April 6, 2009 / 7:12 AM / 10 years ago

Five facts about maple syrup

Handmade charts showing the number of gallons made, type of syrup and number of boils hangs on the wall in the sugarhouse at Cabot Hills Maple farm in Cabot, Vermont April 1, 2009. This season's $60 a gallon pricetag on maple syrup makes for one expensive pancake breakfast, but it's a windfall for those who coax it out of trees. REUTERS/Herb Swanson

(Reuters) - Prices of maple syrup have doubled over the past two years, after several bad seasons drained supply. The price increase has been a boon for U.S. syrup makers.

Below are five facts about maple syrup:

* The United States produced 1.6 million gallons (7.3 million liters) of syrup in 2008. Canada, the world’s largest supplier, produced 5.1 million gallons (23.2 million liters) of syrup in 2007, the most recent year for which data is available.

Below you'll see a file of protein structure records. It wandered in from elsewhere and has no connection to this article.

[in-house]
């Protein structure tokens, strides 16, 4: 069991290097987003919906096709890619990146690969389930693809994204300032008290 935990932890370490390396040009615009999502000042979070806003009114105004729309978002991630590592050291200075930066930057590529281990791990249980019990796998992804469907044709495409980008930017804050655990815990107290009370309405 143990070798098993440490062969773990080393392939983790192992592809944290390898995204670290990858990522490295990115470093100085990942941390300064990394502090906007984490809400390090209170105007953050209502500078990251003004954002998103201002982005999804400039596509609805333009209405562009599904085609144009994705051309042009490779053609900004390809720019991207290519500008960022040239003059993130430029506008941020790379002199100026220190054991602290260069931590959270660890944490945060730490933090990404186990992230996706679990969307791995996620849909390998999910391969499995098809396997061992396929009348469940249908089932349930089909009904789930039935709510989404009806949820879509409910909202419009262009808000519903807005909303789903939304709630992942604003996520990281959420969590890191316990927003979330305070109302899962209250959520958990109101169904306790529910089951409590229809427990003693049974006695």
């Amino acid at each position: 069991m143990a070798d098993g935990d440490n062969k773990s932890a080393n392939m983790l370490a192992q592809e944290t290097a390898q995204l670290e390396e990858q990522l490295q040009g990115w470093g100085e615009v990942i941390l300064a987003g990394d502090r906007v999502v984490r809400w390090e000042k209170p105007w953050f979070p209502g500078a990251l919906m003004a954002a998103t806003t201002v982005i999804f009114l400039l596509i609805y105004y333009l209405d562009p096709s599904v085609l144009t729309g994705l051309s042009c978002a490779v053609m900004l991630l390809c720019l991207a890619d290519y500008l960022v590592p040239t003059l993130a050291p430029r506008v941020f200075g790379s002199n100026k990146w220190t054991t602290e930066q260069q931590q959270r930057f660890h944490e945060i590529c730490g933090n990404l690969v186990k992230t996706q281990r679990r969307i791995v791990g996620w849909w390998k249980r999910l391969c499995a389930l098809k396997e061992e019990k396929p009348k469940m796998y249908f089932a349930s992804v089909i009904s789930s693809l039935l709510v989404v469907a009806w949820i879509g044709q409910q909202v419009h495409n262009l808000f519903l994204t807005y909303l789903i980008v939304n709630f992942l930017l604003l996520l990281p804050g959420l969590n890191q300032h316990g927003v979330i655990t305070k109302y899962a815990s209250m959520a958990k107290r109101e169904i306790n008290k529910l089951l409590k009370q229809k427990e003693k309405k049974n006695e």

* Sugar-makers drill 1.5-inch deep holes into maple trees and insert taps to collect the sap, which they gather through a network of plastic tubes strung through forest, which is also called a “sugarbush.”

* To make the syrup, producers boil down the sap, which concentrates its sweetness. It typically takes 10 gallons (45 liters) of sap to produce one quart (0.9 liters) of syrup.

* The taste of the sap begins to change quickly so most sugar-makers boil it down to syrup the night it is collected.

* The syrup-making season is short, typically lasting a month as winter thaws into spring. Syrup tends to be just one of a farmer’s crops. In Vermont it often supplements a dairy farm.

Reporting by Scott Malone in Vermont and Claire Sibonney in Toronto; Editing by Jason Szep, Doina Chiacu

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